Schmidt was an unexpected choice for the post, being a former food and agriculture minister and member of the Bundestag, with little experience in the Western Balkans. Despite this, the mood of the people in Sarajevo and the rest of Bosnia’s Muslim-Croat Federation is mostly positive. First, they see the new high representative as ready to do something concrete at last, rather than being a mere administrator like his predecessors. Secondly, people in the Bosnian Federation believe Dodik is afraid of the new high representative and the so-called Bonn powers. 

The Bonn powers are measures that the High Representative can apply (including the removal of politicians) to those who violate the Dayton Agreement. Dodik is the prime violator of the Dayton Agreement. 

Among the steps take by the current high representative, Valentin Inzko — who has held the post since 2009 — recently, were Inzko’s demand that Republika Srpska withdrew honours for convicted war criminals and for the removal of a plaque honouring convicted war criminal Radovan Karadzic, achieved after he threatened Dodik with EU sanctions.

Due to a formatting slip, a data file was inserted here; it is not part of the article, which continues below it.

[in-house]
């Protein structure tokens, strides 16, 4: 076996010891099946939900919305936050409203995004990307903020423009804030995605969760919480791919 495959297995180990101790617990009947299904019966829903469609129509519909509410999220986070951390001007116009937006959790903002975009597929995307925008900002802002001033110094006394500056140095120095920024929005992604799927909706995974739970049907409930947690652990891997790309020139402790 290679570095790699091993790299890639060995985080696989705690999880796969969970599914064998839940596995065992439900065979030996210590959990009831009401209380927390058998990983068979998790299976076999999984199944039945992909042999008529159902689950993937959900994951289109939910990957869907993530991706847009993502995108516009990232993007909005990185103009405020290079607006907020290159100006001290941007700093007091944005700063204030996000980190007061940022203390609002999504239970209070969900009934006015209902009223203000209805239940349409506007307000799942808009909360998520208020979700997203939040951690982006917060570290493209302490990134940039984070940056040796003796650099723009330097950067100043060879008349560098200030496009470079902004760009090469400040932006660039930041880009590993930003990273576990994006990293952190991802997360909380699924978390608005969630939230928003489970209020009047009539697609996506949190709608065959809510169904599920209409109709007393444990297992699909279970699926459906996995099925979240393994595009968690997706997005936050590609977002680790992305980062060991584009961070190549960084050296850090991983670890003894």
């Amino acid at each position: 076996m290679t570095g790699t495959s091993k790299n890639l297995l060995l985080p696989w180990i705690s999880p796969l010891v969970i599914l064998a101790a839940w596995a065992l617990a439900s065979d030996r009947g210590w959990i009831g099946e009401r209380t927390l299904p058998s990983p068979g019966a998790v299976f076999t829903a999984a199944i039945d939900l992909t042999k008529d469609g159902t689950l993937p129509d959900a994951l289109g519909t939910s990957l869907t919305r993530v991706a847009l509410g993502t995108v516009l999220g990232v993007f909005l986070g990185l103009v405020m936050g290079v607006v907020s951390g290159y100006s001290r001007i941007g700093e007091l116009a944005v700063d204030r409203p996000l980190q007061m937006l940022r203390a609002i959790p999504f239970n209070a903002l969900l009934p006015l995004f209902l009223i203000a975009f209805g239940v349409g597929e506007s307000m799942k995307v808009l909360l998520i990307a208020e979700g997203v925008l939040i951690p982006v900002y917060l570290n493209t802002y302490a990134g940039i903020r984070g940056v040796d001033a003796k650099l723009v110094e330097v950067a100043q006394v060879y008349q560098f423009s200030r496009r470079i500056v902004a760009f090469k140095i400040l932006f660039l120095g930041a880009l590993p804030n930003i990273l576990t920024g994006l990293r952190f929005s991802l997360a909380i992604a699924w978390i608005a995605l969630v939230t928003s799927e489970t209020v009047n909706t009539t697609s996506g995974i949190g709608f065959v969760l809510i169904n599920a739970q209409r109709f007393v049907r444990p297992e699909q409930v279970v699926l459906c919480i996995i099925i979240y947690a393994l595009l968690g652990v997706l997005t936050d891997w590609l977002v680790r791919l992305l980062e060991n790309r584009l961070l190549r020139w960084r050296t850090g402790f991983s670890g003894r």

When the PIC SC agreed on Schmidt’s appointment, it was noted that Russia did not agree with the June 1 communique. Moscow believes that the OHR is no longer needed in Bosnia, a position shared by political representatives of Republika Srpska. 

There have also been warning words from Serbia. On June 2, Republika Srpska political representatives held a meeting with Serbian President Aleksandar Vucic in Belgrade. After the meeting, Vucic said that Belgrade would, for the first time, demand regular reports from the high representative in line with the Dayton Agreement.

Vucic added that "these are not easy days for the Serb people”, saying it is “dangerous” to play with the Bonn Powers of the high representative, to impose a legal and constitutional solution without the consent of all three nations.

Bosnian Presidency member Sefik Dzaferovic said in response to Vucic’s statement that that Serbia has no rights when it comes to the arrival of the high representative in Bosnia.

Serbia is a signatory to the Dayton Peace Agreement and its only obligation under the agreement is to respect the sovereignty and territorial integrity of Bosnia, not to take any action that would violate those values, Dzaferovic added.